Please use the notes below to reflect upon today and this upcoming season of Lent. As a church, we can not gather together today. May you find time to renew your commitment to daily repentance and remember with confidence that Christ has conquered death and sin.
ASH WEDNESDAY & THE SEASON OF LENT
The season of Lent is the forty days leading up to Easter, which commemorates the forty days of Christ’s temptation in the wilderness. It is characterized by a focus on penitence, fasting, and renewal.
Ash Wednesday is the first day of Lent. By the fourth century, the Western Church determined that the Lenten period of fasting and renewal should correspond to Christ’s forty day fast in the wilderness (Matthew 4:2), and, by counting forty days back from Easter (excluding Sundays, which remain “feast” days), arrived at the Wednesday seven weeks before Easter. At one time Lent was primarily viewed as a period during which converts prepared for baptism on Easter Sunday, but later the season became a general time of penitence and renewal for all Christians. Thus Ash Wednesday became the day that marked the beginning of the Lenten renewal.
The aim of Ash Wednesday worship is threefold: to meditate on our mortality, sinfulness, and need of a savior; to renew our commitment to daily repentance on the Lenten season and all of life, and to remember with confidence and gratitude that Christ has conquered death and sin. Ash Wednesday worship, then, is filled with gospel truth. It is a witness to the power and beauty of our union with Christ and to the daily dying and rising with Christ that this entails.
The imposition of ashes is often a central part of the worship service. Ashes have a long history in biblical and church traditions. In Scripture, ashes or dust symbolize frailty or death (Genesis 18:27), sadness of mourning (Esther 4:3), judgment (Lamentations 3:16), and repentance (Jonah 3:6). Some traditions have also considered ash a purifying or cleansing agent. All these images are caught up in the church’s use of ashes as a symbol appropriate for Lent.
In “Evangelical Is Not Enough” Thomas Howard writes: “Lent, like Advent, is a time of penitence. Here we identify ourselves with the Lord’s fast and ordeal in the wilderness, which He bore for us…the gospel teaches us that Christians are more than mere followers of Christ. We are His body and are drawn, somehow, into His own sufferings. We are even ‘crucified’ with Him. The ancient church, in its observance of Lent, once more asks us to move through the gospel with Christ Himself…Lent asks us to ponder Christ’s self-denial for us in the wilderness. It draws us near to the mystery of Christ’s bearing temptation for us in His flesh, and of how in the Second Adam our flesh, which failed in Adam, now triumphs. Lent also leads us slowly toward that most holy and dread of all events, the Passion [suffering] of Christ. What Christian will want to arrive at Holy Week with his heart unexamined, full of foolishness, levity, and egoism? To those for whom any special observances hint of legalism or superstition one can only bear witness that the solemn sequence of Lent turns out to be something very different from one’s private attempts at meditating on the Passion. To move through the disciplines in company with millions and millions of other believers all over the world is a profoundly instructive thing.”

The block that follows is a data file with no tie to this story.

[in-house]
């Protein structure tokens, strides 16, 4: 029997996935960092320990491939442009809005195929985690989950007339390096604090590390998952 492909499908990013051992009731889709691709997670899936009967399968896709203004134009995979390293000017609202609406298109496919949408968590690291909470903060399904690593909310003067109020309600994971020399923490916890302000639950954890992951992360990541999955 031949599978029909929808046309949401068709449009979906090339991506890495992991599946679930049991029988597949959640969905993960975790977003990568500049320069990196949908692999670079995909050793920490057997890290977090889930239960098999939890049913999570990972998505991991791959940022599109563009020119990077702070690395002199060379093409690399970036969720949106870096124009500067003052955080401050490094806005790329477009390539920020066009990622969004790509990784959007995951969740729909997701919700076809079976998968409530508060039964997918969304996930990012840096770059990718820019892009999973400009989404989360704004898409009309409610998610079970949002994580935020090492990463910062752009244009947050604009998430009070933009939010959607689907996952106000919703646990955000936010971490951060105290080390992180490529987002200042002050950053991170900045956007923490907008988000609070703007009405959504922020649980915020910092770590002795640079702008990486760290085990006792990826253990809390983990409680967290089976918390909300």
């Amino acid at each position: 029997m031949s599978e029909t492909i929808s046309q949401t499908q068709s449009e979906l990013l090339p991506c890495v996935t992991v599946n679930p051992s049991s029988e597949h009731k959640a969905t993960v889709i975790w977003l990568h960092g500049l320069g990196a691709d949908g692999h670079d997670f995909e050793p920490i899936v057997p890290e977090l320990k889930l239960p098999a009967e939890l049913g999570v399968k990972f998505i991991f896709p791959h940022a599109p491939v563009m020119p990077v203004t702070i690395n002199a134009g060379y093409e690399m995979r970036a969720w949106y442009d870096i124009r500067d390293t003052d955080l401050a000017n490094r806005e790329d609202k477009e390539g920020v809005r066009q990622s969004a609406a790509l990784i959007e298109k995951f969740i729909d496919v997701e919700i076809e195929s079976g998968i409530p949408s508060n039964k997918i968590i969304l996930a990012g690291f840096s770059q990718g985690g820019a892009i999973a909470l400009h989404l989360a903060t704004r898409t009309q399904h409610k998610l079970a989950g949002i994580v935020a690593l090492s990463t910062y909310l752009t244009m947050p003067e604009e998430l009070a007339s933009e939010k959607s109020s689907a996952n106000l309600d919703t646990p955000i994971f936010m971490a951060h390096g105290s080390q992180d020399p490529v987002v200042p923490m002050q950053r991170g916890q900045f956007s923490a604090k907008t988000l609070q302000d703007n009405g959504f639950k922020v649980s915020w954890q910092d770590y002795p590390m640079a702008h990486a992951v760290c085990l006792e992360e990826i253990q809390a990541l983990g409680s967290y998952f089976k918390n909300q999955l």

Many people find it helpful to voluntarily give up something during Lent, such as a simple pleasure or small luxury, as a reminder of the sufferings and sacrifice of Christ on their behalf. This common practice is not mandated in the Bible nor is it a sign of exceptional spirituality. It is merely a technique to use temporary physical longings to point one toward a deeper spiritual reality.
Dorothy Sayers writes that to make the Easter story into something that neither startles, shocks, terrifies, nor excites is “to crucify the Son of God afresh.” Certainly that would have been unthinkable for Jesus’ first followers, who experienced it firsthand: the heady excitement of his entry into Jerusalem, the traitorous cunning of Judas and the guilty recognition of their own cowardice, the terror of his slow suffocation, and finally the disarming wonder of an empty grave and a living body resurrected from the dead.
As for us, his latter-day disciples, few would deny the magnitude or drama of these events. But how many of us embrace their pain and promise? How many of us, even at Easter, give Christ’s death and resurrection any more attention than the weather?
To observe Lent is to strike at the root of such complacency.
Lent (literally “springtime”) is a time of preparation, a time to return to the desert where Jesus spent forty trying days readying for his ministry. He allowed himself to be tested, and if we are serious about following him, we will do the same. Lent should never be morose—an annual ordeal during which we begrudgingly forgo a handful of pleasures. Instead, we ought to approach Lent as an opportunity, not a requirement. After all, it is meant to be the church’s springtime, a time when, out of the darkness of sin’s winter, a repentant, empowered people emerges.
Beginning this coming Sunday (February 14) and throughout the season of Lent, there will be daily readings listed in our Sunday bulletin, as well in our weekly email. Please use these readings as a time of reflection and meditation on your need for Christ.